Gettin in the fern spirit…more sources of all things good and ferny.  Photo by Heather Granahan

As many of us quirks who frequent New Orleans regularly have noticed, the city was scoured of its fantastic green fern garnish during Katrina, and as the renewal of the city involves a lot of new paint downtown, the place has looked pretty unusually shiny in parts.

Shiny new paint isn’t stopping these brave fluffy fronds          Photo by Heather Granahan

We are here to report after a visit a couple weeks ago that along with the recovery of the heartbeat of the city, the ferns are slowly but surely finding their way back. More and more folks are hanging back up the huge fern baskets and the re-sporing of Nola has commenced. Witness these determined Nephrolepis exaltata  spotted this trip and smile with us over another tiny recovery step.

Right amongst the relentless street life of New Orleans, the spores march on looking for likely crevices.  Photo by Heather Granahan

The old and the new meet eternally in this truly quirky city. Photo by Heather Granahan

Gracing a doorway as no intended decor could.             Photo by Heather Granahan

Purty in pink. Welcome back, girls.  Photo by Heather Granahan

Pretty as a mess of fried catfish, I say.   Photo by Heather Granahan

Trained for Poshness

Enjoy the riveting perspective a good old train can give you.
Photo by Andrea Granahan

There are various ways to tour wine country ­that will not have frustrated locals piled up behind your weaving rental, each personally transforming the place into Whine Country. You can bring along a DD (designated driver) and drive it safely, you can hire a limo, ride in a tour bus (please no), you can ride a bike if you really space out your tastings. One of us has even tasted on horseback, until the horse decided it was closing time and lit out for home through the vineyards. But the quirkiest way is to take a train.

Yes, you can do that in Quirkutopia, just not to commute anywhere – just to drink wine. In 1984 the railroads was ready to abandon the only rail line in Napa County, one that dated to 1865. The valley organized and went searching for wealthy investors, not in shortage in that inland valley. The result was the Napa Wine Train.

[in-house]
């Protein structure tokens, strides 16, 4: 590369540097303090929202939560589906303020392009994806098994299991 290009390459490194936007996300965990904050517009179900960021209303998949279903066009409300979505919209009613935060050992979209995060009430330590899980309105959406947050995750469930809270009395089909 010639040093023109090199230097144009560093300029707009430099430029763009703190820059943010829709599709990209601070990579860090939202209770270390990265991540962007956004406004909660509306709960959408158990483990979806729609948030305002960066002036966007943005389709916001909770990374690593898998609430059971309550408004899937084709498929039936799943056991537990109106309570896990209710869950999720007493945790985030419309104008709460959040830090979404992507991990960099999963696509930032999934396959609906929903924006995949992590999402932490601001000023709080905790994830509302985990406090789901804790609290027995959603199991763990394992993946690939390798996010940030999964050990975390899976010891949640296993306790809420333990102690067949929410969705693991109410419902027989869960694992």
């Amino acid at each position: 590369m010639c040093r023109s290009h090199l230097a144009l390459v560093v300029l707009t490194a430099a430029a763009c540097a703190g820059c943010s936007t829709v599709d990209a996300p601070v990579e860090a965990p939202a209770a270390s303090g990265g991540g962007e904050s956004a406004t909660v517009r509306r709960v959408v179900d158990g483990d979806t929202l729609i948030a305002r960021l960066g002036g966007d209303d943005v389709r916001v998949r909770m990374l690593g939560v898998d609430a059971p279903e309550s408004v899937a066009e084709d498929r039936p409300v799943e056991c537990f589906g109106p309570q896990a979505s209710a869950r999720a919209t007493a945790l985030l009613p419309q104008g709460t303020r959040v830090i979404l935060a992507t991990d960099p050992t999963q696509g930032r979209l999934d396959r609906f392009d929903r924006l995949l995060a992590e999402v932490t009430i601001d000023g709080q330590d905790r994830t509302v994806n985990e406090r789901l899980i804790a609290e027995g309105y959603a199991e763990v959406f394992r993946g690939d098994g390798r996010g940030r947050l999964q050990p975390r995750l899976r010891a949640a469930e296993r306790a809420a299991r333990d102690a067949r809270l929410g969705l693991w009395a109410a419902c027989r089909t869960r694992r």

Park your dogs on this pretty puppy for a spell. The Napa Wine Train in mid-switch.
Photo by Andrea Granahan

The train was lovingly restored using historical cars from 1915 to 1917. Honduran mahogany, polished brass, velvet and etched glass make you think you are on the Orient Express.

Hoo, baby – you had us at velvet. And check out that ceiling!
Photo by Andrea Granahan

Most rides are three hours long, starting in the city of Napa, switching back at St. Helena. You move at a leisurely 12 miles per hour, so photography is easy. Dessert is served in the comfortable lounge cars where every swiveled chair has a window. 

Before you leave the station you will be taught the art of wine tasting; sip-gurgle-spit or swallow. Then as you board you can profess your love on the Love Lock Bridge. You bring your own lock or buy one there, write your and your love’s names on it or have them engraved at the station, then fasten it to the bridge.  There are love locks appearing on famous bridges throughout Europe and more recently in Asia. Ones near trains are supposed to magnetically interact with the fields generated by the trains passing. If you feel a certain magnetic frisson as you seal your lock, attribute it to your love or the lock.

Lock your love on, then allaboard. Photo by Andrea Granahan

You can get really quirky, and forego the gourmet, multi-course meals made from local organic goodies and ride with the engineer in the locomotive and have a brown bag lunch instead.

Get on up there with the engineer and chow some sandwiches (it’ll cost ya, but hey: wind in the teeth – priceless).
Photo by Andrea Granahan